Mic Neumann is the current showrunner and original creator of the Kung Faux television series,[1][22] soundtracks,[23][24] branded merchandise,[25][26] and video game.[27][28] He has been called a "Cultural Engineer" by the writer Conor Herbert,[2] and credited by Mark Matthews at the Orlando Sentinel for creating the "first ever" hip-hop action comedy kung fu series for television.[29] The Orlando Weekly went on to say in their review of Kung Faux that "the result is one of the most hilarious seasons of TV ever created", "the ultimate TV mashup", and when they ventured to describe a scene from the Kung Faux episode titled "Funky Bottoms", they said that "hearing a music track by Paris (rapper) play while a Chinese martial artist (re-)named Young Paris is getting his ass kicked is the sort of middle-culture postmodernism that would have made Jacques Derrida's head spin." [30] Billboard (magazine) said that the repurposing premise of Kung Faux is "simple yet smart" and that "the combination of vintage kung-fu films injected with voiceovers from rappers and comic-book-style special effects mixed with a hip-hop soundtrack results in a high-flying, hilarious send-up of the kung-fu genre."[31] Arts and culture reporter, Beth Accomando summarized in both her KPBS (TV) broadcast review, and in her written review for Cinema Junkie, that Mic Neumann has created an audiovisual series with Kung Faux that is "Hilarious, Fresh and Inspired," an "Absolute Delight."[32]

References

  1. 1.0 1.1 Mic Neumann - IMDb Bio - Filmography Credits by Amy Gray, IMDb, July 3rd, 2009.
  2. 2.0 2.1 Ode to Kung Faux - The Show That Married Martial Arts & Hip Hop by Conor Herbert, DJBooth.net, May 8th, 2019.
  3. TV in the USA: A History of Icons, Idols & Ideas by Vincent LoBrutto, ABC-CLIO, January 4th, 2018.
  4. 4.0 4.1 4.2 Tommy Boy Branches Out with Film/TV Division by Jill Kipnis, Billboard Magazine, October 19, 2002.
  5. 5.0 5.1 All About Nylon Magazine by Stephanie Trong, The FMD, retrieved April 15, 2020.
  6. 6.0 6.1 Nylon Magazine Co-Founders by Helen Lee, Sassy Bella Magazine, November 7, 2007.
  7. 7.0 7.1 Helena Christensen's Nylon Magazine with Mic Neumann Top Models, Artist Bio, Retrieved July 21, 2019.
  8. Nylon Media Brand and BDG by Todd Spangler, Variety, June 27, 2019.
  9. Nylon Magazine Merges with Fashion Indie by Emma Bazilian, Ad Week, May 3, 2014.
  10. Bustle Digital Group Buys Nylon Magazine by Kayleigh Barber, Folio Magazine, June 27, 2019.
  11. Nylon Germany Nylon Germany, website, retrieved December 23, 2019.
  12. Nylon Japan Nylon Japan, website, retrieved December 23, 2019.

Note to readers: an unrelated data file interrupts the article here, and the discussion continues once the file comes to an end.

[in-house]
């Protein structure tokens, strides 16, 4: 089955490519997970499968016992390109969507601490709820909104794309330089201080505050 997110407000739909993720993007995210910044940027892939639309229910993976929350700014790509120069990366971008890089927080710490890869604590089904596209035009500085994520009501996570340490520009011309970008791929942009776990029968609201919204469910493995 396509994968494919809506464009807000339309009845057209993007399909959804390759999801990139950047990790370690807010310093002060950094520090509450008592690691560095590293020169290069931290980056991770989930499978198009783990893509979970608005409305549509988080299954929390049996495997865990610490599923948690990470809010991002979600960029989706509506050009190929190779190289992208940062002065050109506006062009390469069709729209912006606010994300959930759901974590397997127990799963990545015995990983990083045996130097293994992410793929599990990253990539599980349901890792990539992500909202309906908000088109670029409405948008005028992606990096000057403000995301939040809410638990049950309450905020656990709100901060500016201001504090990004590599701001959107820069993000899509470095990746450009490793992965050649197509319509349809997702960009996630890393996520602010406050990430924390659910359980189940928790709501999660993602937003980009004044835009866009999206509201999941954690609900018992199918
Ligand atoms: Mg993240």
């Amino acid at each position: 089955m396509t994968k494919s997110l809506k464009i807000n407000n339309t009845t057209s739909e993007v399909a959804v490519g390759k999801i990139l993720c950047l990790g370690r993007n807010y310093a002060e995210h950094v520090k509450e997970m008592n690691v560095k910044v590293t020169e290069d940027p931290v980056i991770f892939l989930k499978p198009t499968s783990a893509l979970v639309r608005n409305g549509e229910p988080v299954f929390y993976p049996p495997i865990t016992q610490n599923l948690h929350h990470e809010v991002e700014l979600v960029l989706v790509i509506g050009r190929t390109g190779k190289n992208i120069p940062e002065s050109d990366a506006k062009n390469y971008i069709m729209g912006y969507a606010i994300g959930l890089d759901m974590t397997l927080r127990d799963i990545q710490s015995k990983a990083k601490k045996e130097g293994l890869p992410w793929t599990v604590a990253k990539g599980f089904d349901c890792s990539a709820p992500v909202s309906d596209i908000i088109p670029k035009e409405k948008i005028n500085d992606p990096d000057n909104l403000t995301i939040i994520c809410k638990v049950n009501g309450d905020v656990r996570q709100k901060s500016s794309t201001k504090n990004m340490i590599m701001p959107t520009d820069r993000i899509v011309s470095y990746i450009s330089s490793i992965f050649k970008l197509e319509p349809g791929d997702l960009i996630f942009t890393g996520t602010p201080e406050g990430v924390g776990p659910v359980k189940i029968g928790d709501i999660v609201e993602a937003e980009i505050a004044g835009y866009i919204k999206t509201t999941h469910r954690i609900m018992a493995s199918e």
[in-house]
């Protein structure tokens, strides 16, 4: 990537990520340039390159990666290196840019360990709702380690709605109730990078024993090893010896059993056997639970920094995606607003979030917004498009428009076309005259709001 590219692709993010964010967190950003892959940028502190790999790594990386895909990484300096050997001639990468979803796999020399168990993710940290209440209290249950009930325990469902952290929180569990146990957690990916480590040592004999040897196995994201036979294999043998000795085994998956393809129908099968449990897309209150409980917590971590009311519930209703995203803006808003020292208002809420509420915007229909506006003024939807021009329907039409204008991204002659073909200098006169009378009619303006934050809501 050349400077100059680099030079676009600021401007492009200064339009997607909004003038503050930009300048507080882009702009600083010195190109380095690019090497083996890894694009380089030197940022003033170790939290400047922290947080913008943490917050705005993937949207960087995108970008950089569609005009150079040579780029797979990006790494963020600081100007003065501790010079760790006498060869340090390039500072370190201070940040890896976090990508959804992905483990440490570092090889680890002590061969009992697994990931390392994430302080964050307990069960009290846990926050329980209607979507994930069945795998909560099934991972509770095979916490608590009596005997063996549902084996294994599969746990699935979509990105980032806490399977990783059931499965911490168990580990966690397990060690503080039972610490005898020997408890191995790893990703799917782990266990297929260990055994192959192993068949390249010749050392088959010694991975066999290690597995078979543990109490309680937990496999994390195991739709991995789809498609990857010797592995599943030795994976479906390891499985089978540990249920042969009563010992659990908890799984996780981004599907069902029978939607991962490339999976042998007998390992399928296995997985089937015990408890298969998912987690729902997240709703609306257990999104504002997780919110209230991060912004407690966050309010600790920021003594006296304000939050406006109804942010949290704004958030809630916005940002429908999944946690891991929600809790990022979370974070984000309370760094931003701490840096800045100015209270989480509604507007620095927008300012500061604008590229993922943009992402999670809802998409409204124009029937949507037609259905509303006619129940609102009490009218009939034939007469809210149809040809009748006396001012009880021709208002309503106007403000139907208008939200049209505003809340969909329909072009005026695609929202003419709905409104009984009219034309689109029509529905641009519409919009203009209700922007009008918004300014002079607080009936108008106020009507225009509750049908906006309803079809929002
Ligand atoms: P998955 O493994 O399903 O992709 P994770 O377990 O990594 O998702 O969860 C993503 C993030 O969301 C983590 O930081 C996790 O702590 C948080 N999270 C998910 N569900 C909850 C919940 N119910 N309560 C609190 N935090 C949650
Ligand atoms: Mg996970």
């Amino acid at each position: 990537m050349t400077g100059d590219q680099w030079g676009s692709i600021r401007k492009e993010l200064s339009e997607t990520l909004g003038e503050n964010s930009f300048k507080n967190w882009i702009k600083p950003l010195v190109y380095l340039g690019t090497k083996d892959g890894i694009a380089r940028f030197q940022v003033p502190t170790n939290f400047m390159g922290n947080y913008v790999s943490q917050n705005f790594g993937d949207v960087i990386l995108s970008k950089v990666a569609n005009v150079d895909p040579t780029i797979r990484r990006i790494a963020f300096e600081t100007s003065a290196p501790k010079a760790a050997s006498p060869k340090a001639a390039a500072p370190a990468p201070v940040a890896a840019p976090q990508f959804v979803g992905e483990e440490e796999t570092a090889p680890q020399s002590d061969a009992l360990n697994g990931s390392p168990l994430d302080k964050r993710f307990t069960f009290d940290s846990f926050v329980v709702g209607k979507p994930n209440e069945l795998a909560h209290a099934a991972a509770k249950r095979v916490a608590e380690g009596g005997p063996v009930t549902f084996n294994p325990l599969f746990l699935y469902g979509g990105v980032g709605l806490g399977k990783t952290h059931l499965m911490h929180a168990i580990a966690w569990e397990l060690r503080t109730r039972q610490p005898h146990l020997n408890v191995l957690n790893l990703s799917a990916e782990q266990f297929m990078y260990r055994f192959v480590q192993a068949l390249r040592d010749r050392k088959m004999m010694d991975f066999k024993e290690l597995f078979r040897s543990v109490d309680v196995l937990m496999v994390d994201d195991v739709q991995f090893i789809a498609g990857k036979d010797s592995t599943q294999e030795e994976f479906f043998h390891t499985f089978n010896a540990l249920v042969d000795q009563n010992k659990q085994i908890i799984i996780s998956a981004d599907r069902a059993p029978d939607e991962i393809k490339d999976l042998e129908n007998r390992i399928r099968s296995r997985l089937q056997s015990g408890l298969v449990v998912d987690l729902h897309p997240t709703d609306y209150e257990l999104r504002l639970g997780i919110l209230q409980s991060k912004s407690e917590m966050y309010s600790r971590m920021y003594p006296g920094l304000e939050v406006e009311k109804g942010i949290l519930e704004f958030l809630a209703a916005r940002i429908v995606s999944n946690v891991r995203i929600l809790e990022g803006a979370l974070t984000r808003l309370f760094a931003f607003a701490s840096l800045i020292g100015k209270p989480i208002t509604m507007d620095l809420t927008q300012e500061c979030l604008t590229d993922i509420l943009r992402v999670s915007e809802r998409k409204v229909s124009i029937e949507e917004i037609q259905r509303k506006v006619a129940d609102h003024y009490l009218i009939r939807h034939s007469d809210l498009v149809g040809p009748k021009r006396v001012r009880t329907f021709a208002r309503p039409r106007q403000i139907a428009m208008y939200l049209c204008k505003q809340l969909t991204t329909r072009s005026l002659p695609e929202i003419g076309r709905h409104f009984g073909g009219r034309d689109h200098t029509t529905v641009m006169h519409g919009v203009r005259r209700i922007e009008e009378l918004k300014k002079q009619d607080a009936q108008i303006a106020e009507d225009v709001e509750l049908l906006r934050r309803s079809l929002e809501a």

13. Kung Faux by Mic Neumann from WEA Corp. Warner Music Group Releases 2002, retrieved January 7, 2020.
  14. Tommy Boy's New Beat by Ethan Brown, New York Magazine, February 25, 2002.
  15. Muchmusic Launches Dubtitled Entertainment by Lily Oei, Variety Magazine, March 24, 2003.
  16. Spike Lee's Family Affair by Evan Serpick, Entertainment Weekly, October 5, 2001.
  17. We Are Family directed by Spike Lee by WAFF, August 20, 2008.
  18. We Are Family Film at Sundance by Nenad Bach, CW Network, January 6, 2002.
  19. Tommy Boy Films and Dubtitled Entertainment are Ninja Sweet by Staff Picks, The OU Daily, April 7, 2003.
  20. Tommy Boy Films Distribution Deal by James Scileppi, Koch/Entertainment One, August 1, 2005.
  21. Dubtitled Entertainment and Tommy Boy Films Companies Database by IMDb, retrieved December 23, 2019.
  22. Kung Faux Episodes: Funky Bottoms by TVdb, The Televison Database, retrieved December 21, 2019.
  23. NxWorries Sampled Kung Faux's Funky Bottoms by Jeremy Yahb, WhoSampled.com, Retrieved December 20, 2019.
  24. Above The Law Compilation Produced by Mic Neumann Kung Faux Original Soundtrack, Futon Revolution, November 2, 2016.
  25. Kung Faux Toy: Break Boy Minimate Database, retrieved January 11, 2020.
  26. Kung Faux Clothing by J. Chan, Kustom Work, July 9, 2005.
  27. Acclaim Games include Kung Faux by Paul Loughrey, GameIndustry.biz, April 26, 2006.
  28. Acclaim Games Intellectual Properties by Simon Carless, Gamasutra, September 9, 2005.
  29. Rap Meets Martial Arts in The Action Comedy Kung Faux by Mark Matthews, Orlando Sentinel, March 28, 2004.
  30. Ninja, Please - Dubtitled Entertainment and Tommy Boy Films by The Orlando Weekly, July 6, 2006.
  31. Kung Faux Billboard Review by Rashaun Hall, Billboard Magazine, Page 46, May 3, 2003.
  32. Bruce Campbell and Kung Faux by Beth Accomando, KPBS, Cinema Junkie, February 9, 2009.

External links

This article "Mic Neumann" is from Wikipedia. The list of its authors can be seen in its historical. Articles taken from Draft Namespace on Wikipedia could be accessed on Wikipedia's Draft Namespace.